15. john -  November 7, 2014 - 10:54 pm

    “Could care less” has a more naturally flowing cadence than “couldn’t care less” that “n’t” is a pretty abrupt gutteral stop. Maybe it’s less about being logically inferior, and more about not grunting in the middle of a phrase. Besides I bet that the type of person who gets uptight over “could care less,” is the same type of person who tells people that their wine tastes well

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    • Ken Westmoreland -  December 3, 2014 - 8:08 am

      Taking the negation out of ‘I couldn’t care less’ is like being bitten by a snake with no teeth or venom. ‘I couldn’t care less’ needs no reinforcement as a dismissal.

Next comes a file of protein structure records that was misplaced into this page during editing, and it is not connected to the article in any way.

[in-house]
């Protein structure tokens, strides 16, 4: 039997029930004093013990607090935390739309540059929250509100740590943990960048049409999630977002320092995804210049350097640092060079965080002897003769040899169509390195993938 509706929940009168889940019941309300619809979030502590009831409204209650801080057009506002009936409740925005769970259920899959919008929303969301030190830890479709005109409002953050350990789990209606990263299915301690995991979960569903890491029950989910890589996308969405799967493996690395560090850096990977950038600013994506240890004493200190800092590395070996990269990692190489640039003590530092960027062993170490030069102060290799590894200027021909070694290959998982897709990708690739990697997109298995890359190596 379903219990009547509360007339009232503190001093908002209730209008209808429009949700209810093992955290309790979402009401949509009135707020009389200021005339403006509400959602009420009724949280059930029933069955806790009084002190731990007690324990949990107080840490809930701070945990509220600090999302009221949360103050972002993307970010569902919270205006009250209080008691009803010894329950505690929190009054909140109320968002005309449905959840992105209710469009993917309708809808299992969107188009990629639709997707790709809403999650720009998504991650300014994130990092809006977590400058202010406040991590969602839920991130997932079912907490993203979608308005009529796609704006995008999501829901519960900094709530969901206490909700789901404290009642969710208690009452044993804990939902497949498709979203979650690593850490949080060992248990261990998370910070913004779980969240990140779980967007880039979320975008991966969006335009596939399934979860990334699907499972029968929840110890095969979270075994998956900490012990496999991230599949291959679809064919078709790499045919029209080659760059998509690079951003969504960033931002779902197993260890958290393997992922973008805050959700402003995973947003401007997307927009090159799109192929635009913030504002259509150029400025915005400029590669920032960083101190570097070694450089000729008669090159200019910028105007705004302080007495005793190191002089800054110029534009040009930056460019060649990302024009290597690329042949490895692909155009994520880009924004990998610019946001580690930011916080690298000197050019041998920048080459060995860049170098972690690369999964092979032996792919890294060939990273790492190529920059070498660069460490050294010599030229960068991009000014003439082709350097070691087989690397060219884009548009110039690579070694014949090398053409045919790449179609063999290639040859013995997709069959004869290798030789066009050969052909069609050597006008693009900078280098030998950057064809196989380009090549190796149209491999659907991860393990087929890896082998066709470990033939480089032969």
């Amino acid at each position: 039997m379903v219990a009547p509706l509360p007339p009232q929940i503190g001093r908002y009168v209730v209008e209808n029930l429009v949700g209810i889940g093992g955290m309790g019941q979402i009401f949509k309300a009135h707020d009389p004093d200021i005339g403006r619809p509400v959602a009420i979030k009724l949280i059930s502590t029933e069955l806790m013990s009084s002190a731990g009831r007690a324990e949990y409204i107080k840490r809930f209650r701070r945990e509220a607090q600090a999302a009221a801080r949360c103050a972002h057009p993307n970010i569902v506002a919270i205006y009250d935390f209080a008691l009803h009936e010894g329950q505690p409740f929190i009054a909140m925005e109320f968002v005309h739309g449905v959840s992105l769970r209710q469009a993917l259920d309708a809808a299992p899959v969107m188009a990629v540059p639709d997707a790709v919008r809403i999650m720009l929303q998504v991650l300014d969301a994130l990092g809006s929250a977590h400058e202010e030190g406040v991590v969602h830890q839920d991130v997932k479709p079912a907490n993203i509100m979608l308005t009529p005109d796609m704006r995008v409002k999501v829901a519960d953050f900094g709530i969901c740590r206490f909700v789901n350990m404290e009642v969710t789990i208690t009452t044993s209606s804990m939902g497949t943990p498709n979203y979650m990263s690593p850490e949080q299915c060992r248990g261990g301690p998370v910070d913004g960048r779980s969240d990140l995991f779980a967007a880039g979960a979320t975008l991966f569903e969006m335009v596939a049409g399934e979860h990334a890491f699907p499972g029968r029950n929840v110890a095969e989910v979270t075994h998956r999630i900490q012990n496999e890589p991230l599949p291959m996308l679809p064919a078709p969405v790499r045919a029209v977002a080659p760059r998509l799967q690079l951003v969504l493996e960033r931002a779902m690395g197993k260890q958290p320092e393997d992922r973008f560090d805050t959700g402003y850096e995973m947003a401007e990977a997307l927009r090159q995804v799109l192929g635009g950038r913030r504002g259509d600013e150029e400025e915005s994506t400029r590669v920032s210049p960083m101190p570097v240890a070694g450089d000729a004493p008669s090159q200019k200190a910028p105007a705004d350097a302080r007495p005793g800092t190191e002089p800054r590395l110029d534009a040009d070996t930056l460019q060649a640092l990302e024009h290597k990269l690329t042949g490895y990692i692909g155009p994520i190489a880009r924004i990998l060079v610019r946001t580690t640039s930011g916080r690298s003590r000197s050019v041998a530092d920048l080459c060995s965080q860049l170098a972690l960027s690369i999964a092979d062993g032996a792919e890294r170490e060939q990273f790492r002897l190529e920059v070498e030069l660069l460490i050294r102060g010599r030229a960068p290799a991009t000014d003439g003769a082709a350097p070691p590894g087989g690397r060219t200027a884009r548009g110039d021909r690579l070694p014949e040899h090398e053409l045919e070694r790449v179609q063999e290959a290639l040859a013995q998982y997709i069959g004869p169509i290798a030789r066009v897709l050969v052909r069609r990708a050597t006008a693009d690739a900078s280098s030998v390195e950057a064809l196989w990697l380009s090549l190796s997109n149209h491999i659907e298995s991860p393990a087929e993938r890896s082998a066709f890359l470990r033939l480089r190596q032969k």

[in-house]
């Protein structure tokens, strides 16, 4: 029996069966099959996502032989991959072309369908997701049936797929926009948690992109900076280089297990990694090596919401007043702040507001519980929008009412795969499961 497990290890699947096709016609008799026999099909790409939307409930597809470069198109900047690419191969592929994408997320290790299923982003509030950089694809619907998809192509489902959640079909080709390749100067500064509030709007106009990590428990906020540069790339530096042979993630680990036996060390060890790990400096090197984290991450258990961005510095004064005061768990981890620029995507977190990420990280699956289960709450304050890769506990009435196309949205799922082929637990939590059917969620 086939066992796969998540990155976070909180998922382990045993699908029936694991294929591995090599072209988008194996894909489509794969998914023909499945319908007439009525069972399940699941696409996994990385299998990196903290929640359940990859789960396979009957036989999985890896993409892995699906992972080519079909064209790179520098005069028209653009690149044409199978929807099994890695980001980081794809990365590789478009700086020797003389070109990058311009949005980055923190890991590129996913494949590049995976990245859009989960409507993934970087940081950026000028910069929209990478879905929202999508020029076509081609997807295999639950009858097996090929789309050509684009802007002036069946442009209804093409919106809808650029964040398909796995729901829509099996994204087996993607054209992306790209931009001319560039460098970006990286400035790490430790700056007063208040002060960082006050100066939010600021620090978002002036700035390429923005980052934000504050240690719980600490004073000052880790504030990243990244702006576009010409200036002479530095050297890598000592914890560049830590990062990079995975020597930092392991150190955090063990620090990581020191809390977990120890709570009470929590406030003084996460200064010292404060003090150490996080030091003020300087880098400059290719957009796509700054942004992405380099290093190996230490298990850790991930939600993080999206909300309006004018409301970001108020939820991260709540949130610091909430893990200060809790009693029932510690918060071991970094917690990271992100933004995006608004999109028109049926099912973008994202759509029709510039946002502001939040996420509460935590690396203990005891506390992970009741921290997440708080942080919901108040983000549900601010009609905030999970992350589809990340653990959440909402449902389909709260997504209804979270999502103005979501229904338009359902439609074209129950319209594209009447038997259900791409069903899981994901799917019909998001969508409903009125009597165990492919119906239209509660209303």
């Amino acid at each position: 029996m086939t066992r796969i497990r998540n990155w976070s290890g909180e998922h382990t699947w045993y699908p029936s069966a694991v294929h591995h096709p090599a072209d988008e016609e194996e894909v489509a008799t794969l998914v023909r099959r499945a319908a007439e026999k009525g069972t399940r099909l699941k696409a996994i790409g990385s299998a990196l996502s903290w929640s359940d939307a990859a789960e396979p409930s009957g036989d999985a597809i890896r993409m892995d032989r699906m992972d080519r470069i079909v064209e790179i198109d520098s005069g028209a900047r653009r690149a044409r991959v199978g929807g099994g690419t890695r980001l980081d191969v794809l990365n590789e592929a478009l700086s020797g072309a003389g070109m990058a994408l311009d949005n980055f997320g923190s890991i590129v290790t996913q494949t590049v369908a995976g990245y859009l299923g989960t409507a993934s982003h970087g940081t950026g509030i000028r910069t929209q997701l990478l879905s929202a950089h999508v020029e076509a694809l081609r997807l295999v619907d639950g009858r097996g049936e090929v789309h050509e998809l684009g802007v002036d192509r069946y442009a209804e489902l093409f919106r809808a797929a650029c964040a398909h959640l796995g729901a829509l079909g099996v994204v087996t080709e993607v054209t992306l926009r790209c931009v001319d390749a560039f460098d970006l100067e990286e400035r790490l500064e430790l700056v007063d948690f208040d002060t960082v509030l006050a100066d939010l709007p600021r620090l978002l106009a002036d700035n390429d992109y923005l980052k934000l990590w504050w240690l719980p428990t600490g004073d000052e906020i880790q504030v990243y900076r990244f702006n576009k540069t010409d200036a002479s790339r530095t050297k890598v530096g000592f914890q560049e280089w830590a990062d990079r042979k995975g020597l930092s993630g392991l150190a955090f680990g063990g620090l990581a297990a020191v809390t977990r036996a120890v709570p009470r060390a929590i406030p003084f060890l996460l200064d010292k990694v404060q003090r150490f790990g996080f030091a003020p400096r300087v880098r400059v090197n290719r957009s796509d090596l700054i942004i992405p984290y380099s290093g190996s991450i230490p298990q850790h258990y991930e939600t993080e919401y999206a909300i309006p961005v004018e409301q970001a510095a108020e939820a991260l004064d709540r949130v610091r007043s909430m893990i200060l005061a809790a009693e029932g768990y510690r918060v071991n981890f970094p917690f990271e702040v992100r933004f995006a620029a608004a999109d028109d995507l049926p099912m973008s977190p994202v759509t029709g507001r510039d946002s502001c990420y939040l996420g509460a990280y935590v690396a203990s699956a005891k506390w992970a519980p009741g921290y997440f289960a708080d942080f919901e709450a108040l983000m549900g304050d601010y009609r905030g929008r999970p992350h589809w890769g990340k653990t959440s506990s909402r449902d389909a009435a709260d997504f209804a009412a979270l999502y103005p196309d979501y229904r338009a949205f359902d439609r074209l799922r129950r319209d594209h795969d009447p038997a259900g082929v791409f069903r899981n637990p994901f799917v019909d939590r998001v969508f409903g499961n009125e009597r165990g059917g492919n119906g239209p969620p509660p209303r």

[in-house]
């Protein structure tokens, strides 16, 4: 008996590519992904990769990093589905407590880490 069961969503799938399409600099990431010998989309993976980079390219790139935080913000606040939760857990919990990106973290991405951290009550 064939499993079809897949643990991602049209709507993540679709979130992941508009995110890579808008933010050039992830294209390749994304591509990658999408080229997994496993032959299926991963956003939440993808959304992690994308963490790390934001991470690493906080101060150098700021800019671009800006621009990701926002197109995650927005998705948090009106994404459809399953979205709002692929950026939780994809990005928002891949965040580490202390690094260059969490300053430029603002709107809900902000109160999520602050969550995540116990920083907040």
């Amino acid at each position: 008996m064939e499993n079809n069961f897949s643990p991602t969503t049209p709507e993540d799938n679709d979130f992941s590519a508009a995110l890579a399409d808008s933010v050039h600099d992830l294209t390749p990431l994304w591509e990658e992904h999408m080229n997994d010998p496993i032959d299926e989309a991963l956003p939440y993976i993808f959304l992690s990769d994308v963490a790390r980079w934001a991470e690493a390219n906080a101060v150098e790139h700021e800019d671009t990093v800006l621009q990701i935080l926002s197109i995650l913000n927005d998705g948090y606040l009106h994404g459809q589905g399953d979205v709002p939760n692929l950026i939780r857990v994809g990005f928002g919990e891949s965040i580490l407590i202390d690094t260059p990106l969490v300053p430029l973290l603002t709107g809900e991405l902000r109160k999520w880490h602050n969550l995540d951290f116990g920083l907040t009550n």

An abrupt guttural stop? It sounds better with an extra syllable. ‘Wine tastes well’? Straw man alert – nobody, not even a pedant or prescriptivist says any such thing.

      Reply
      • sat -  January 12, 2015 - 9:00 am

        not true-so many ppl think that if they use well instead of good when good is proper, they will sound educated and superior. Look at how myself (which should rarely be used except with the antecedent and I are being used improperly these days, as well as failure to use subject- verb agreement especially when a prepositional phrase precedes the verb. English grammar unfortunately, schools stopped teaching English grammar skills along with proper writing skills so now the overwhelming majority of Americans, including news anchors-CNN, big offender, top school graduates, writers, generals, commentators, politicians even Bill Maher, graduate of Cornell said have went!

        Reply
    • gino -  December 12, 2014 - 3:07 am

      the apostrophe in N’T isn’t a glottal stop as in Hawai’i, but merely a typographic convention to indicate that a vowel has been dropped.